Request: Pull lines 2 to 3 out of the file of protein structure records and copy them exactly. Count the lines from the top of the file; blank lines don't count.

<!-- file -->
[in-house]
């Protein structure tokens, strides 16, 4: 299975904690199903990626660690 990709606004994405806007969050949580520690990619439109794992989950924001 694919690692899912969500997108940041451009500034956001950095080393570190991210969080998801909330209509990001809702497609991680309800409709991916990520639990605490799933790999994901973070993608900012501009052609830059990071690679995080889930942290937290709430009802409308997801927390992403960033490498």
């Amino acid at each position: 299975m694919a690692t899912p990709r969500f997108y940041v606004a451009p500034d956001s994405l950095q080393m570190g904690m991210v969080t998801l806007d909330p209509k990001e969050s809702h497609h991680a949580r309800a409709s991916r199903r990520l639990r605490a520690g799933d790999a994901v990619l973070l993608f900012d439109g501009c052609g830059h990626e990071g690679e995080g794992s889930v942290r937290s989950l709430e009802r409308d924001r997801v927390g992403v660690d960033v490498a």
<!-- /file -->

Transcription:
């Protein structure tokens, strides 16, 4: 299975904690199903990626660690 990709606004994405806007969050949580520690990619439109794992989950924001 694919690692899912969500997108940041451009500034956001950095080393570190991210969080998801909330209509990001809702497609991680309800409709991916990520639990605490799933790999994901973070993608900012501009052609830059990071690679995080889930942290937290709430009802409308997801927390992403960033490498």
């Amino acid at each position: 299975m694919a690692t899912p990709r969500f997108y940041v606004a451009p500034d956001s994405l950095q080393m570190g904690m991210v969080t998801l806007d909330p209509k990001e969050s809702h497609h991680a949580r309800a409709s991916r199903r990520l639990r605490a520690g799933d790999a994901v990619l973070l993608f900012d439109g501009c052609g830059h990626e990071g690679e995080g794992s889930v942290r937290s989950l709430e009802r409308d924001r997801v927390g992403v660690d960033v490498a």